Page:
New Delhi, Jan 6, 2020-
It was a Sunday and I was relaxing at home, when all of a sudden, my phone rang. It was a call from the office saying that there were reports of violence in the Jawaharlal Nehru University and asking me to go to the spot. I was just 15 to 20 minutes away from JNU and rushed there immediately.
I reached the North Gate, the varsity’s main entrance, and saw police present in substantial numbers. The guards weren’t allowing entry to outsiders, but I, somehow, managed to get in.
Moving in on foot, I saw some people going towards the hostels. I started shooting the visuals with my mobile phone, when some of the people, who were masked and armed with sticks and rods, rushed at me. I ran towards the hostels and students at one of allowed me in, despite it being a girls hostel.
The masked people also barged into the hostel after me. I rushed up the stairs and knocked desperately on doors. I was finally allowed into a room but only after the occupant checked my identity as a journalist.
I waited silently, in fear, as we heard sounds of people shouting and yelling from the outside. Those were moments of pure terror for all of us hiding behind locked doors and peering through windows. I could hear the cries of students being beaten up in the distance.
After some time, the noise had abated and I could hear students slowly emerging from their rooms. I walked out of the room to see devastation all around. There were students who were badly injured. One of the girls had been hit over the eye with an iron rod, and was bleeding profusely. The students were scared and angry. There was no sign of hostel wardens throughout the violence. All the while, I was trying to take pictures, shoot video and update the office about the ongoing situation.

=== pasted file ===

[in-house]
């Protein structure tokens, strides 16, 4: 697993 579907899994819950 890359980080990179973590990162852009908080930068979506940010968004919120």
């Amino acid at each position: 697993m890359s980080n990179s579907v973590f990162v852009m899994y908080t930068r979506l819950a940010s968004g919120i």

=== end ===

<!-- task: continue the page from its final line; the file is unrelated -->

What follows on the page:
This episode lasted around half an hour, but they were thirty minutes of pure terror – waiting for somebody to break open the door and beat me to pulp.
I walked out and joined the students going out. By this time, the police had arrived and a semblance of order began trickling in. I followed the police who were marching in the campus.
The students now feeling braver, started raising slogans, while the police watched. Telling the cops that I’m a journalist, I stood to a side taking in everything. All of a sudden, a cop lashed out with his lathi at me, despite knowing I was from the media. The pain that seared through my hand was something unimaginable. I writhed in pain, in silence, for a long time.
After some time, I gathered myself and went towards the main gate seeking help. Some girls in the Godavari hostel came to my help with water and first aid. They bombarded me with questions on the situation elsewhere in the campus. I left to explore the situation.
With the police stepping in, normalcy slowly began to return. I continued with my reporting on the phone, though with my thumb still aching from the lathi blow, I was unable to type on my phone’s keyboard.
It was a Sunday not to be forgotten. (Agency)